From Killing equation $$\nabla_\nu \xi_\mu + \nabla_\mu \xi_\nu = 0$$ it can be shown that $\nabla_\nu \xi_\mu$ is antisymmetric.

From it we can construct an antisymmetric tensor $\mathcal{A}_{\mu\nu}$ such that

$$\mathcal{A}_{\mu\nu} = \nabla_\mu \xi_\nu - \nabla_\nu \xi_\mu = \partial_\mu \xi_\nu - \partial_\nu \xi_\mu$$ is independent of the connection. Where $\nabla_\mu$ is a covariant derivative in the $\mu$-direction and $\partial_\mu$ is a normal derivative in the $\mu$-direction.

Considering that the Killing vectors are the directions along which the metric is invariant, I'm trying to find out if $\mathcal{A}_{\mu\nu}$ can be given any geometrical meaning.

Can somebody shed light on its meaning?

Addendum: I've found that in Geometric Algebra language, $\mathcal{A}_{\mu\nu}$ can be expressed as a bivector originating from the covariant curl of Killing vectors

$$\mathcal{A} = \mathcal{A}_{\mu\nu}g^\mu \wedge g^\nu = \nabla \wedge \xi.$$

Thus, I'm thinking about something along the lines of some kind of rotation (or boost) or rotational property of Killing vector fields. But any help is welcomed.

  • $\begingroup$ $A_{\mu\nu}$ can represent angular momentum for system of particles in a curved space-time (See eq. 6.3.16 from Spinors and Space-time Vol-II). I will expand on this later $\endgroup$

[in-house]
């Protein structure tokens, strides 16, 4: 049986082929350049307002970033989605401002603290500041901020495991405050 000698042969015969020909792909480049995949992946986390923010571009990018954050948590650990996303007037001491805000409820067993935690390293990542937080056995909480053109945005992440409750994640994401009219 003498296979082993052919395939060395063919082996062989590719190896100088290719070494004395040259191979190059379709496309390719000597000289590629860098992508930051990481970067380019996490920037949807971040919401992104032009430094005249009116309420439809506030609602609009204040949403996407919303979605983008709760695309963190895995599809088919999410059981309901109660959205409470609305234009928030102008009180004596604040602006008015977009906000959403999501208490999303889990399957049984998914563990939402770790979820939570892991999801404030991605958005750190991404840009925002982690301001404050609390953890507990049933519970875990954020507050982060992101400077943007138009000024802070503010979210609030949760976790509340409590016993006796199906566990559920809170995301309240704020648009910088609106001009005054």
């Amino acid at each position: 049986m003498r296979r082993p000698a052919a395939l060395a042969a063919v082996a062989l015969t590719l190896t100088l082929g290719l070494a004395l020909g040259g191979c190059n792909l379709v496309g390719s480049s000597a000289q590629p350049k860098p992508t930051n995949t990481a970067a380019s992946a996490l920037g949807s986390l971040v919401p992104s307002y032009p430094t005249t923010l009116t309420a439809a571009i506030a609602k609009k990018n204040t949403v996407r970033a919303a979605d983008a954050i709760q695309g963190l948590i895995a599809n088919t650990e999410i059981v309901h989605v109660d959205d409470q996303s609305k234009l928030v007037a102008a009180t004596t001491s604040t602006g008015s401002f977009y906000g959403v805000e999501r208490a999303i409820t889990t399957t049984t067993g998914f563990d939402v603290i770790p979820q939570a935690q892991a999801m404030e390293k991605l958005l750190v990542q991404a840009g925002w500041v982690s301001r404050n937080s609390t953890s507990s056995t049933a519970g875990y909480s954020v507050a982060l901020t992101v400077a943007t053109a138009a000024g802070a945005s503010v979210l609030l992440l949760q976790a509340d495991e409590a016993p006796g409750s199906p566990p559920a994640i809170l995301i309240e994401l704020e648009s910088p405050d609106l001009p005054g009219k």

– KP99
    Oct 20, 2023 at 8:14
  • $\begingroup$ The closest physical analogue is the electromagnetic potential and the corresponding tensor. $\mathcal{A}$ can be written as an exterior derivative, which is something that can be integrated, so there is some similarity with the volume element and the Stokes theorem. $\endgroup$
    – auxsvr
    Nov 1, 2023 at 20:07

2 Answers 2


Let's consider the simple case of Minkowski space time in $d=4$, $\mathcal{M}_4$. We know that $\mathcal{M}_4$ has six non-trivial Killing vectors:

  1. Three rotations: $\xi_{\mu}^R$

    $\xi_{\mu}^{R_x}=(0,0,-y,z)$, $\xi_{\mu}^{R_y}=(0,z,0,-x)$, $\xi_{\mu}^{R_z}=(0,-y,x)$

  2. Three boosts: $\xi_{\mu}^B$

    $\xi_{\mu}^{B_x}=(-x,t,0,0)$, $\xi_{\mu}^{B_y}=(-y,0,t,0)$, $\xi_{\mu}^{B_z}=(-z,0,0,t)$

Note that we have taken $g_{\mu\nu}=(-1,1,1,1)$.

It is easy too check that

$\nabla_{\mu}\xi_{\nu}^{R_x}=\begin{pmatrix} 0&0&0&0\\ 0&0&1&0\\ 0&-1&0&0\\ 0&0&0&0\\ \end{pmatrix}\, $, $\nabla_{\mu}\xi_{\nu}^{R_y}=\begin{pmatrix} 0&0&0&0\\ 0&0&0&-1\\ 0&0&0&0\\ 0&1&0&0\\ \end{pmatrix}\, $, $\nabla_{\mu}\xi_{\nu}^{R_z}=\begin{pmatrix} 0&0&0&0\\ 0&0&0&1\\ 0&0&-1&0\\ 0&0&0&0\\ \end{pmatrix}\, $ and $\nabla_{\mu}\xi_{\nu}^{B_x}=\begin{pmatrix} 0&1&0&0\\ -1&0&0&0\\ 0&0&0&0\\ 0&0&0&0\\ \end{pmatrix}\, $, $\nabla_{\mu}\xi_{\nu}^{B_y}=\begin{pmatrix} 0&0&1&0\\ 0&0&0&0\\ -1&0&0&0\\ 0&0&0&0\\ \end{pmatrix}\, $, $\nabla_{\mu}\xi_{\nu}^{B_z}=\begin{pmatrix} 0&0&0&1\\ 0&0&0&0\\ 0&0&0&0\\ -1&0&0&0\\ \end{pmatrix}\, $

As you mentioned, $\nabla_{\mu}\xi_{\nu}$ is anti-symmetric. If instead of $\nabla_{\mu}\xi_{\nu}$, we calculate $\nabla_{\mu}\xi^{\nu}$, it turns out that for the rotation, the result remains unchanged while for the boost, the minus signs become plus; And clearly, these are the generators of rotation and boost in $\mathcal{M}_4$: $$ "\text{$\mathcal{A}_{\mu\nu}=2\nabla_{\mu}\xi_{\nu}$ corresponds to generators of the symmetries associated with $\xi_{\mu}$}"$$


I am not sure if this answer's OP's question, but if we set $A_{\mu\nu}=\partial_\mu\xi_\nu-\partial_\nu\xi_\mu$, then $A_{\mu\nu}=2\nabla_\mu\xi_\nu$, since $A_{\mu\nu}=\nabla_\mu\xi_\nu-\nabla_\nu\xi_\mu=\nabla_\mu\xi_\nu+\nabla_\mu\xi_\nu$.